Microsoft warned of the dangers of the BlueKeep vulnerability last year in August 2019. Seqrite also did a detailed breakdown of the exploit in an article last year where we advised users to patch their systems immediately.
To recap, the CVE-2019-0708 vulnerability, also known as BlueKeep, it affects networks with Remote Desktop Protocol (RDP) functionality and enables attackers to compromise vulnerable systems without user interaction. As a wormable exploit, it can easily spread to other vulnerable systems, similar to WannaCry. Since the exploit code is public, it can be easily used by script kiddies with sources even suggesting that attackers were dropping Monero cryptocurrency miners on vulnerable systems by exploiting the fact that they were unpatched.
Regular warnings to patch systems
Despite the release of timely patches, the danger has not been averted just yet. Just a few days later, Microsoft released another patch, warning about four BlueKeep-like exploits in the wild. They work in a similar way to BlueKeep, exploiting RDP to execute malicious code on affected systems. However, the difference between BlueKeep and the later exploits was that while BlueKeep affected older versions of Windows like XP and Vista, the four new exploits affected all versions of Windows 10 as well.
For configurations using RDP on Windows, it is important to patch these systems as soon as possible because BlueKeep and its related exploits will see an increase in proliferation. We have already seen the kind of danger that unpatched systems can pose, as evidenced by WannaCry. The Metasploit BlueKeep exploit module was also released in the public realm in September 2019.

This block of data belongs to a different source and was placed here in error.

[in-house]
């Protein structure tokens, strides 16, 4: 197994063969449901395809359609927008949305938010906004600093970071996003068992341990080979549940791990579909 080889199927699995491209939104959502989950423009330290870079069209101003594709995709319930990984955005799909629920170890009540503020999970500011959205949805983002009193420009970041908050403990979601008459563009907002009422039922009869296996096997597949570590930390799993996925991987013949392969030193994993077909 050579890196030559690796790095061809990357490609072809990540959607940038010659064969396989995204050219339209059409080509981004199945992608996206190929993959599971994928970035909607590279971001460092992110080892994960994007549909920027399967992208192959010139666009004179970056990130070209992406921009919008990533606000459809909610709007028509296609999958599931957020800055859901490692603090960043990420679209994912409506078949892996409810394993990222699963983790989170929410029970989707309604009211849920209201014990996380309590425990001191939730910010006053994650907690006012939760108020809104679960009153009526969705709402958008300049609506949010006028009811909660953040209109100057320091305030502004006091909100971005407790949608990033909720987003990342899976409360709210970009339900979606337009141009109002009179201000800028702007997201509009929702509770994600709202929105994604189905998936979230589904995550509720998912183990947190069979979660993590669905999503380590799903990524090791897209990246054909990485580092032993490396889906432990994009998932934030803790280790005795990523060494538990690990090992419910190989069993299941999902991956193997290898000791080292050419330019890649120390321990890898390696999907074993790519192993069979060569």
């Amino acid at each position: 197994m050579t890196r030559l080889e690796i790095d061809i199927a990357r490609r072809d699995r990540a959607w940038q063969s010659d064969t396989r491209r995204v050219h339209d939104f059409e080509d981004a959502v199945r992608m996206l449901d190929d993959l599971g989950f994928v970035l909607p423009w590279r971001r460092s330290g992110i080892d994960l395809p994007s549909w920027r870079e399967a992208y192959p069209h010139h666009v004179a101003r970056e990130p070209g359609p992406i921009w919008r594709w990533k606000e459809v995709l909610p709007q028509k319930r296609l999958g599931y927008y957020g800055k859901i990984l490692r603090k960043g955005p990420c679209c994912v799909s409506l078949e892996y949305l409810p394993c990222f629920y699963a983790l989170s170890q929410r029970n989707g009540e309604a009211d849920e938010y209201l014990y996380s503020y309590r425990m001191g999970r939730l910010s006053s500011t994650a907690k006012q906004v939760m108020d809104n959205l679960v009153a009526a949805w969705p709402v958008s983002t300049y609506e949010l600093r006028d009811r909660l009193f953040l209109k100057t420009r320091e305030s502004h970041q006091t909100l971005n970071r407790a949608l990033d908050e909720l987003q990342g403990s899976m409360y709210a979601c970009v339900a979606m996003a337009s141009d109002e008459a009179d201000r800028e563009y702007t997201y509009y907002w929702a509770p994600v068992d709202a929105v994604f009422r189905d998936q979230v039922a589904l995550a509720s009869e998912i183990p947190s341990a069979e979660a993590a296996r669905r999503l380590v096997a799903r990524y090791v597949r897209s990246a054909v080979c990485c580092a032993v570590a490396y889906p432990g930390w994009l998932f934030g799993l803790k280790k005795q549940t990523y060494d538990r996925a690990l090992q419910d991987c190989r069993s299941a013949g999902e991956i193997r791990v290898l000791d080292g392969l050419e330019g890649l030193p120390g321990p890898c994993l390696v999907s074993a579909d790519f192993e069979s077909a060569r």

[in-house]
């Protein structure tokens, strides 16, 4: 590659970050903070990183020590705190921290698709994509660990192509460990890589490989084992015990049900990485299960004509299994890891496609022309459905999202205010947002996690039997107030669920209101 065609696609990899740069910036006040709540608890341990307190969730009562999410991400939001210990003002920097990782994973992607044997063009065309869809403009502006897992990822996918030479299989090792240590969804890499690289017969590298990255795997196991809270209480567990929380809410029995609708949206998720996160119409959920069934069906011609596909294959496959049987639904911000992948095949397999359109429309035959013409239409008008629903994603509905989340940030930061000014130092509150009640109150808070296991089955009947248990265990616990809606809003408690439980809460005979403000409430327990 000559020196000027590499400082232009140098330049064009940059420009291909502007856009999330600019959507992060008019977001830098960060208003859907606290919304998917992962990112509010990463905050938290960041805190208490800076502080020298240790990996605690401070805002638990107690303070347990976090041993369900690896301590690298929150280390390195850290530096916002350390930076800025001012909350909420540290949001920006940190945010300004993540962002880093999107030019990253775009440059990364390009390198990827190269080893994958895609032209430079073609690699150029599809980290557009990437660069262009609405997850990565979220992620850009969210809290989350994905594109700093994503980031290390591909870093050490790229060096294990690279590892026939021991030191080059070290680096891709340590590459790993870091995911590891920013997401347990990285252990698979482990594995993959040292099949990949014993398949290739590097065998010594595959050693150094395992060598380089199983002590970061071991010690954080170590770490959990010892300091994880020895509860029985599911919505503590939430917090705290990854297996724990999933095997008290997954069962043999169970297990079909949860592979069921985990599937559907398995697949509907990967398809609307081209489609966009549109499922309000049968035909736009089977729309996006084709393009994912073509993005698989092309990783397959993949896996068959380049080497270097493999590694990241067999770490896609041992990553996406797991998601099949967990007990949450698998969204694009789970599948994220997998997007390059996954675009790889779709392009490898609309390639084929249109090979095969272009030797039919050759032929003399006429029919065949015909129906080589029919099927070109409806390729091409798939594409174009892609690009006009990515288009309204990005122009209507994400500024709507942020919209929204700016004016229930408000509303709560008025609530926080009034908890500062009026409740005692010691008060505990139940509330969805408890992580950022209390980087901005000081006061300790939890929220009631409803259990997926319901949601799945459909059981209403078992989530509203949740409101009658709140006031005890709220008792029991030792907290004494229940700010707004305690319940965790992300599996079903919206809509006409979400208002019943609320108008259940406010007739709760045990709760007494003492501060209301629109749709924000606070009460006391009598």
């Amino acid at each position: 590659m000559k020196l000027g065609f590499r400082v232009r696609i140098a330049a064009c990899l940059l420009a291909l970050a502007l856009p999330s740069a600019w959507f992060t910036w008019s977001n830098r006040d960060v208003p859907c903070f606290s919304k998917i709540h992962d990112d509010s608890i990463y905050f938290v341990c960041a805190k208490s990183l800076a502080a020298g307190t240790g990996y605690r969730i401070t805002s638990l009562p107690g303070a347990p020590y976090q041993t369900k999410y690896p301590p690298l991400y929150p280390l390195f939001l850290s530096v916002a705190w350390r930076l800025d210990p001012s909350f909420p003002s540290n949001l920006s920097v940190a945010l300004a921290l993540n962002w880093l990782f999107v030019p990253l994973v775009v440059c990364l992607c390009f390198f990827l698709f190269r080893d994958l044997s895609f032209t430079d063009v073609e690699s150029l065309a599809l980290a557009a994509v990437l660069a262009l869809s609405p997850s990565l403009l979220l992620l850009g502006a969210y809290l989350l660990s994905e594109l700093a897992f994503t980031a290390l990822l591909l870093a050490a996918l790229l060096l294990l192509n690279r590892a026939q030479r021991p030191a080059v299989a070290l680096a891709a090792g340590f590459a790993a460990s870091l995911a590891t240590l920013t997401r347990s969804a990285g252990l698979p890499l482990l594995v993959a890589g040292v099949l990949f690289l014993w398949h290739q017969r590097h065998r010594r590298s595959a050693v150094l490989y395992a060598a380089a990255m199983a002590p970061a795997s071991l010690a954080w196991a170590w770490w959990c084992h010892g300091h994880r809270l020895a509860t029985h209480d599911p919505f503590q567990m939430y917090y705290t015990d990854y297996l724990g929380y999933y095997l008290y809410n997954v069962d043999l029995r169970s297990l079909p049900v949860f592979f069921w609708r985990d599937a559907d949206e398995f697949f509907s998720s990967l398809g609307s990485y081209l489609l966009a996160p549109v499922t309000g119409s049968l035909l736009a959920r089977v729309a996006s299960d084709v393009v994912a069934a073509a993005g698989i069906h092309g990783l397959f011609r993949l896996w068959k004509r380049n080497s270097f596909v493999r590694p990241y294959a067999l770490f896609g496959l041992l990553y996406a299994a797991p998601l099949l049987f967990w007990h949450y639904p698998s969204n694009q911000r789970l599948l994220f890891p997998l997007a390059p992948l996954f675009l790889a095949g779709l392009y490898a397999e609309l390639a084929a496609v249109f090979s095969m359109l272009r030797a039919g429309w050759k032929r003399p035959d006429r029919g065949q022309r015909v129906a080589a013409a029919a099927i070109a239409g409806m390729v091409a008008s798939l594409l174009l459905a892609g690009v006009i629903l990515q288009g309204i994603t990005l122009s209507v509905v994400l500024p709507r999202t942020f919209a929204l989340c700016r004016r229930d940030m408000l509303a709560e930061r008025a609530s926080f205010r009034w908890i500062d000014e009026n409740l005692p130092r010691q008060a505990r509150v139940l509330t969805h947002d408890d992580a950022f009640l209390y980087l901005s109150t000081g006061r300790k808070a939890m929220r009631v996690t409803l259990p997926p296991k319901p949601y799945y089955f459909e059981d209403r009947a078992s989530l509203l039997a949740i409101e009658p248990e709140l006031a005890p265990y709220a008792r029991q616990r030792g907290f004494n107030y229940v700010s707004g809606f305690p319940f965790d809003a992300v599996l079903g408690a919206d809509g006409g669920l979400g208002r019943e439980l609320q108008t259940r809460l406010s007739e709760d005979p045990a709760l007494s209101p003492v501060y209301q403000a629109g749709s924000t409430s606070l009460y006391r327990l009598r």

The first-ever malware campaign using BlueKeep
Later, in November 2019, Microsoft released another warning after the discovery of the first-ever malware campaign that weaponized this vulnerability by breaking into unpatched systems and installing a cryptocurrency miner. On a positive note, this malware campaign was not as malicious as had been previously anticipated – the attacks did not happen through wormable malware and in many cases, the exploit failed to work.
However, that is no reason to lower an enterprise’s security preparedness. “While there have been no other verified attacks involving ransomware or other types of malware as of this writing, the BlueKeep exploit will likely be used to deliver payloads more impactful and damaging than coin miners.” Microsoft issued this warning in their advisory.
Enterprises should pay heed to this warning and ensure they keep their networks, especially with RDP functionality, updated and download the latest patches as soon as they are released. As a wormable exploit which is available in the public realm, BlueKeep represents a dangerous new weapon in the hands of malicious actors. The fact that it has not been used in a large-scale attack till now should not imply to its lack of effectiveness. The other perspective to this is that since this specific type of attack has become well-known, attackers could well tweak certain aspects of the exploit to make it non-detectable while ensuring it stays wormable, thus capitalizing on an enterprise’s false sense of security.
Any complacency should be tempered by remembrance of the WannaCry attack which left chaos and destruction in its wake. Enterprises should continue staying cognizant of BlueKeep-like wormable exploits and continue working hard to ensure early detection and prevention.